Posted on March 4th, 2021 in Fly Tying Videos
We tied the May-Midge as something of an experiment prior to the 2019, intending it to combine attributes of midge patterns like the Griffith’s Gnat while maintaining the overall silhouette of tiny, sparse mayflies. Our goal with this fly was to come up with something that would fool the spooky, lazily-rising fish we often see in the morning in flat water in late summer and early fall. These fish seldom eat any one thing in particular, but are feeding on a mixture of midges and the duns of three or four species of mayflies, as well as the occasional odd ant, mayfly spinner, and other “schmutz.” The May-Midge proved extremely effective in this role this season, particularly in the Lamar Drainage, where it turned out several very large fish on lower Slough Creek that were turned off by larger and/or more heavily-dressed flies.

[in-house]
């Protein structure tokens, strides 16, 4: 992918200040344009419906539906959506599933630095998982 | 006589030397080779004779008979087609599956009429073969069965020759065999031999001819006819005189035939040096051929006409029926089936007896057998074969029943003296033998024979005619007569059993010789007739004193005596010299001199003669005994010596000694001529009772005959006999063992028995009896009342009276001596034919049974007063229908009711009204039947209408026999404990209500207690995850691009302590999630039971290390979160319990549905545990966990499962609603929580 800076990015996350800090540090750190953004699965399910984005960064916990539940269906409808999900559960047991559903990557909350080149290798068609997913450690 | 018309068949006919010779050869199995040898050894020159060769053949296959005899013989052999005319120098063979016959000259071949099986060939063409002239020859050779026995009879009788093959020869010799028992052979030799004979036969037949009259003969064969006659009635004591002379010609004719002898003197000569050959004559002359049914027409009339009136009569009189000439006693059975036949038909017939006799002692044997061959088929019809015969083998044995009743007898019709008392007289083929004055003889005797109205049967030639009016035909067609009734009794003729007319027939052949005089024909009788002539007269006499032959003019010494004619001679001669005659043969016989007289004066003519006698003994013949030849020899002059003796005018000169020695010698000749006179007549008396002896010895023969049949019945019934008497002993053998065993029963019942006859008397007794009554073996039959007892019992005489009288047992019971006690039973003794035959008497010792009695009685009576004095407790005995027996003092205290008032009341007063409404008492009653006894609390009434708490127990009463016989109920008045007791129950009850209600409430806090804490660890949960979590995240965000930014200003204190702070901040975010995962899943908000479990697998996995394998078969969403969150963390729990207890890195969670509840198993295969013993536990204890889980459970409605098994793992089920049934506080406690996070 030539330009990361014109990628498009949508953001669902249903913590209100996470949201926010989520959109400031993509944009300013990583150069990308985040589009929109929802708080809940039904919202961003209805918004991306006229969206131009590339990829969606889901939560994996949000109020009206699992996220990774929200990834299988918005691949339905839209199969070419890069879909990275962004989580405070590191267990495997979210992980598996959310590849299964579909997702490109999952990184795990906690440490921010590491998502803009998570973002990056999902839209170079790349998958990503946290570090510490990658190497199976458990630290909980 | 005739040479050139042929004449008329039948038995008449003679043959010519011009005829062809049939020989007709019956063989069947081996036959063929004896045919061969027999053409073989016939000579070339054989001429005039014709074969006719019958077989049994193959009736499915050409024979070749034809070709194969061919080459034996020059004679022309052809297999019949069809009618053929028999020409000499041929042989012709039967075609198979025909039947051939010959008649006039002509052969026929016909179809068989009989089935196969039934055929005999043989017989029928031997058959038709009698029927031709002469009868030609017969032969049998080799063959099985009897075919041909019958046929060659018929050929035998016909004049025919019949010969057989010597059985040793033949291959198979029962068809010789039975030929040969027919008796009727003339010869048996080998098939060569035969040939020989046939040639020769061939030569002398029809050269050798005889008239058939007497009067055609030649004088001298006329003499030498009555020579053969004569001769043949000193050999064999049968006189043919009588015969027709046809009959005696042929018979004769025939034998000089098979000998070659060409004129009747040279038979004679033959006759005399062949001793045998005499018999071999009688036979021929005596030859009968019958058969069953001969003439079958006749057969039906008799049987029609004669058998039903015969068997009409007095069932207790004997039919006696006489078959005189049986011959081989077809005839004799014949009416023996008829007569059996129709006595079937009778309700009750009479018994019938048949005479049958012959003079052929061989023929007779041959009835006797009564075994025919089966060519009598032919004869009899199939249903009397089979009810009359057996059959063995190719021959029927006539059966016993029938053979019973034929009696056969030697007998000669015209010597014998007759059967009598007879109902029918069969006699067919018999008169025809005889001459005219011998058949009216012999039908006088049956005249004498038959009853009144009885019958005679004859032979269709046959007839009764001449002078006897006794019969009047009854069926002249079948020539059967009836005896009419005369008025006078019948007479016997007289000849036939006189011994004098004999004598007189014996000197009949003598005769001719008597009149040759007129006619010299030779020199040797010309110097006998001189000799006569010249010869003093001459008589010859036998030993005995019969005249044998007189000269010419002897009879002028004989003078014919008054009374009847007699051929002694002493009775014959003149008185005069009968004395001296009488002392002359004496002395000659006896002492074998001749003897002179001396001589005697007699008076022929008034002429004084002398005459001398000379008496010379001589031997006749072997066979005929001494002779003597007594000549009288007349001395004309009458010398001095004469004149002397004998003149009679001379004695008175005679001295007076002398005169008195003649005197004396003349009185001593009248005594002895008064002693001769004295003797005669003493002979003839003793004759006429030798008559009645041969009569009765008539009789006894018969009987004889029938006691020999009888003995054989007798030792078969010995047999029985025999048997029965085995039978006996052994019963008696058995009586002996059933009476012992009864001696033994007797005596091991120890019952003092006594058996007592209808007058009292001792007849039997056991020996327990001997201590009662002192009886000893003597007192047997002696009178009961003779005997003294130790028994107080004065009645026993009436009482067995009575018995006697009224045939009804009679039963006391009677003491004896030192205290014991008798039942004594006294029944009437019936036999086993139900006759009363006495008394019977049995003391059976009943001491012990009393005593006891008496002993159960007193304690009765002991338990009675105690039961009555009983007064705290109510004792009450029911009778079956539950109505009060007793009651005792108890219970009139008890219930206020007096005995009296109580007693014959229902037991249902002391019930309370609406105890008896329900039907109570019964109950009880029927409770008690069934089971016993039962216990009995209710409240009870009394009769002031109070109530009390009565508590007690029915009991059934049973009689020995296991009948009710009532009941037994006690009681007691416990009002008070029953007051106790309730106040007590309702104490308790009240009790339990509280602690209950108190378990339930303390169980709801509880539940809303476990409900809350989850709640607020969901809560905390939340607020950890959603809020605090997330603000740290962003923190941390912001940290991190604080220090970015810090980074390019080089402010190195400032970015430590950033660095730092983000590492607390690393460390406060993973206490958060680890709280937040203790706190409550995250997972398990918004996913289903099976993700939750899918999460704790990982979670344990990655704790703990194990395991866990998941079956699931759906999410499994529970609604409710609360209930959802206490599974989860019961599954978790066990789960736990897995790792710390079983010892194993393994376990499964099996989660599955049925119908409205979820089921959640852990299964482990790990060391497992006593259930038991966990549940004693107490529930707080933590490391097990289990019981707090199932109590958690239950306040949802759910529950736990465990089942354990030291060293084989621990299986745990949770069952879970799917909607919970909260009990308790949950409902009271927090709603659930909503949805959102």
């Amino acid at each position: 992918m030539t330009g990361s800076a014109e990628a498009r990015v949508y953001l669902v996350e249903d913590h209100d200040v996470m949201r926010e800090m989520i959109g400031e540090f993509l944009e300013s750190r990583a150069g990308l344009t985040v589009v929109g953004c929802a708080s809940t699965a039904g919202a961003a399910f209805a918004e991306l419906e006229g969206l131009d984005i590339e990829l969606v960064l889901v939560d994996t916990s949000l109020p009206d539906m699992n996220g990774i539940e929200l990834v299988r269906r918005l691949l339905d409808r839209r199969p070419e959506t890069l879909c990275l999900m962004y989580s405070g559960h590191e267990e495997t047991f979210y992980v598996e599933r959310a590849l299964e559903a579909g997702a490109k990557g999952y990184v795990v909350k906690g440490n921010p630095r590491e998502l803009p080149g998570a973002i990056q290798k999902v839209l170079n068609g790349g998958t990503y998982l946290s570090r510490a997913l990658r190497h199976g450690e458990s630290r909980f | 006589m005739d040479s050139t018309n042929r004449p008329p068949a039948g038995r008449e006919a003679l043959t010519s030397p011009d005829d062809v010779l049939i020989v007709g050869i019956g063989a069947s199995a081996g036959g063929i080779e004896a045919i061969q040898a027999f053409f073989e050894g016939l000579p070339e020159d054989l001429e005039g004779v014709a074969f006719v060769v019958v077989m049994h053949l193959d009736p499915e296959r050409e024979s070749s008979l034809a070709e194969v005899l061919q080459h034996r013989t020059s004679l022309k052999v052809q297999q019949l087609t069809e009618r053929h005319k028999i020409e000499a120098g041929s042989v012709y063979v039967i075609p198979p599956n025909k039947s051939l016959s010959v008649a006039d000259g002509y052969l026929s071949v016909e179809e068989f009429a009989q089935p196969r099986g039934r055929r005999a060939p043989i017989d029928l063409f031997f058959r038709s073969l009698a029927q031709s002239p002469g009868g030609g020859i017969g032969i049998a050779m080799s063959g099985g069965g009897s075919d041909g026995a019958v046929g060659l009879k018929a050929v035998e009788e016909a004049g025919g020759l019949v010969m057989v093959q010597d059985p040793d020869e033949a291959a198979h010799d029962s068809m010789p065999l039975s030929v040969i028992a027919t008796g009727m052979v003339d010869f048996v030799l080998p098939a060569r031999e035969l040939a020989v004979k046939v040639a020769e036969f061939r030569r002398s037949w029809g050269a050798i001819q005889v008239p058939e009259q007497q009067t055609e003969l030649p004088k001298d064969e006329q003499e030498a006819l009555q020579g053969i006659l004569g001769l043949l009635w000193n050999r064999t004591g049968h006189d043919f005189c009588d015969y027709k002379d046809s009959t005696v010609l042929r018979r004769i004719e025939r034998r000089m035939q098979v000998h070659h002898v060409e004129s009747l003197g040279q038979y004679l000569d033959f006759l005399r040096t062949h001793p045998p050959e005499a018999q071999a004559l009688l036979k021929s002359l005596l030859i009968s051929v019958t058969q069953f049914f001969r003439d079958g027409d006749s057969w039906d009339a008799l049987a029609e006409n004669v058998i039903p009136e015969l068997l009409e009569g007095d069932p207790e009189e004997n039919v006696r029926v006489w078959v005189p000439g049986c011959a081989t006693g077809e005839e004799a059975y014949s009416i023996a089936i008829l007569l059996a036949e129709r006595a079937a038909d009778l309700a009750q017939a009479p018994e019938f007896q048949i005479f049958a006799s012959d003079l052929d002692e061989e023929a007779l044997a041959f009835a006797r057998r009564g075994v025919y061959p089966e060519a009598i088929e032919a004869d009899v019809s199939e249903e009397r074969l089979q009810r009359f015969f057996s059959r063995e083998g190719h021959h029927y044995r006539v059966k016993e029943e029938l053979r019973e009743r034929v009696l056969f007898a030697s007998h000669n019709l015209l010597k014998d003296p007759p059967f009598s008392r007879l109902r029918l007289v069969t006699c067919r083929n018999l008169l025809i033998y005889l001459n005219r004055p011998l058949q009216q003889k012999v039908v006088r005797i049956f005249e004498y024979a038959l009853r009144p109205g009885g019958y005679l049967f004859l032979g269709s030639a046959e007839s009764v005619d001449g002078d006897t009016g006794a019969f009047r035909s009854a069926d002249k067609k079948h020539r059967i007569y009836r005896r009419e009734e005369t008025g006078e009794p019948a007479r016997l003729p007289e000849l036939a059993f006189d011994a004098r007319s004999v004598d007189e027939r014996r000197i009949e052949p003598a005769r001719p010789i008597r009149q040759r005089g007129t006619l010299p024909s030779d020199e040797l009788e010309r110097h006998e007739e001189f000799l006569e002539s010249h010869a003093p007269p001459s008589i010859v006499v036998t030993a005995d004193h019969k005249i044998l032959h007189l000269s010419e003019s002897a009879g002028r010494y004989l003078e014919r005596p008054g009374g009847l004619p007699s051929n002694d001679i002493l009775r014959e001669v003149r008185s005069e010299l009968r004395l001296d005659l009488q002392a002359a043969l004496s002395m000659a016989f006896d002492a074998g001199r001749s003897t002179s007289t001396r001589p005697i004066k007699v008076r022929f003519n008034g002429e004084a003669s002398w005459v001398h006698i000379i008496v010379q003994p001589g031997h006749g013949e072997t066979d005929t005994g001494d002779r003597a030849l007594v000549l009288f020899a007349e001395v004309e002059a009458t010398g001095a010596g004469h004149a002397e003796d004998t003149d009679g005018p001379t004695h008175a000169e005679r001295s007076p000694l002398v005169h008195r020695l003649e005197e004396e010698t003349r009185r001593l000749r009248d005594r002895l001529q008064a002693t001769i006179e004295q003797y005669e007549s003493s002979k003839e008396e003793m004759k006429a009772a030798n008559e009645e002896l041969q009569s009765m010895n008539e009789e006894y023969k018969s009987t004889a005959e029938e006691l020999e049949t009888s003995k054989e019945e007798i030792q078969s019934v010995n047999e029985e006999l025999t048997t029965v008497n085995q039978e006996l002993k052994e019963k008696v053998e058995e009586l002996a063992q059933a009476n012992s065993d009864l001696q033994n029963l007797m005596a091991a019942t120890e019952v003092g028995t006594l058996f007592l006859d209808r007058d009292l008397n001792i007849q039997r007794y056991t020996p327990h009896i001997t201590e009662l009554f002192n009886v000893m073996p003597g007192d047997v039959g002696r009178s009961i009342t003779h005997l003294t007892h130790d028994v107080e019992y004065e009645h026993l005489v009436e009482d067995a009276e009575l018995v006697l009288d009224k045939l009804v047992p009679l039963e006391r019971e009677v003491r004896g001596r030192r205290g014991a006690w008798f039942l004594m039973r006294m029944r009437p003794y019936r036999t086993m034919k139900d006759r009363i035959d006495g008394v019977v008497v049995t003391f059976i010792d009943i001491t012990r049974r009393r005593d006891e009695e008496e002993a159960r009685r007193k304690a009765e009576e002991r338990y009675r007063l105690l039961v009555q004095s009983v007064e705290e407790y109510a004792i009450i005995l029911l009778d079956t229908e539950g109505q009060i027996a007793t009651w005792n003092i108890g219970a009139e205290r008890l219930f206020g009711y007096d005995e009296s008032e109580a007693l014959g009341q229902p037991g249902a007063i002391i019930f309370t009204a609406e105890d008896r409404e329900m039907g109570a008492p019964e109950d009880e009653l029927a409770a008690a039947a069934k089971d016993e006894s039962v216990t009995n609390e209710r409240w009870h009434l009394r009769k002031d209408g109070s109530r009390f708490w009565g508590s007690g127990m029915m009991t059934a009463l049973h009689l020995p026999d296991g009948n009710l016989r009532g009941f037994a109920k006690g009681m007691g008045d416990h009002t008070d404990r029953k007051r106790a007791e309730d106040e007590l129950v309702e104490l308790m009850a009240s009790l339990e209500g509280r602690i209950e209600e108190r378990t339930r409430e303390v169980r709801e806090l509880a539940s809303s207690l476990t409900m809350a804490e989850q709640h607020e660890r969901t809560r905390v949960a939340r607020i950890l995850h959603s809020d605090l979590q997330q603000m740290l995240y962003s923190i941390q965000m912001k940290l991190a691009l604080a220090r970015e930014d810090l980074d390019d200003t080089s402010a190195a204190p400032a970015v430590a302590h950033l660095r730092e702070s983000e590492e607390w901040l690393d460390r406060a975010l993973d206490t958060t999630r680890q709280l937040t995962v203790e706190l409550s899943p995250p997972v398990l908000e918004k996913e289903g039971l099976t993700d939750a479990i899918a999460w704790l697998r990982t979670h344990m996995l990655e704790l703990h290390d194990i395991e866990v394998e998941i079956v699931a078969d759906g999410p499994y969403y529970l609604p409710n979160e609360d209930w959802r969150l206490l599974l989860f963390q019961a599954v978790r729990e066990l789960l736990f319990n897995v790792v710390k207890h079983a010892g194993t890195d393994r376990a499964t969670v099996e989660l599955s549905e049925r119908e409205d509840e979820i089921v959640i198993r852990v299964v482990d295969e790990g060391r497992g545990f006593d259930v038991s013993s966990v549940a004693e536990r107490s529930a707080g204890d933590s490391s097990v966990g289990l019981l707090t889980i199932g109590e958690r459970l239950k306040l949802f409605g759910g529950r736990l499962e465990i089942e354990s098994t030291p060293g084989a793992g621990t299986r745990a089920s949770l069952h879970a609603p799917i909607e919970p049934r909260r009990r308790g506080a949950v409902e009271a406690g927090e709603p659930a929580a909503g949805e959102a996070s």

Note: This fly is intended for use in slow water, particularly big eddy lines or places with many complicated micro-currents. It should not be used in choppy water, as it won’t float well in chop.
Hook: #16-22 1x short, 1x fine emerger hook.
Thread #1 and Abdomen: Claret Veevus Body Quill (I called it wine in the video).
Tail/Shuck: Gray Sparkle Emerger Yarn or similar.
Thread #2: 8/0 or 10/0 wine.
Wing: White Widow’s Web or similar synthetic yarn.
Hackle: Grizzly saddle, tied sparse.
Thorax: UV Brown Ice Dub.
Other Colors: Light olive, black, copper, gray (use alternate abdomen material on gray, as there is no gray Body Quill). Change threads and dubbing to match desired fly color. Tail, wing, and hackle do not change.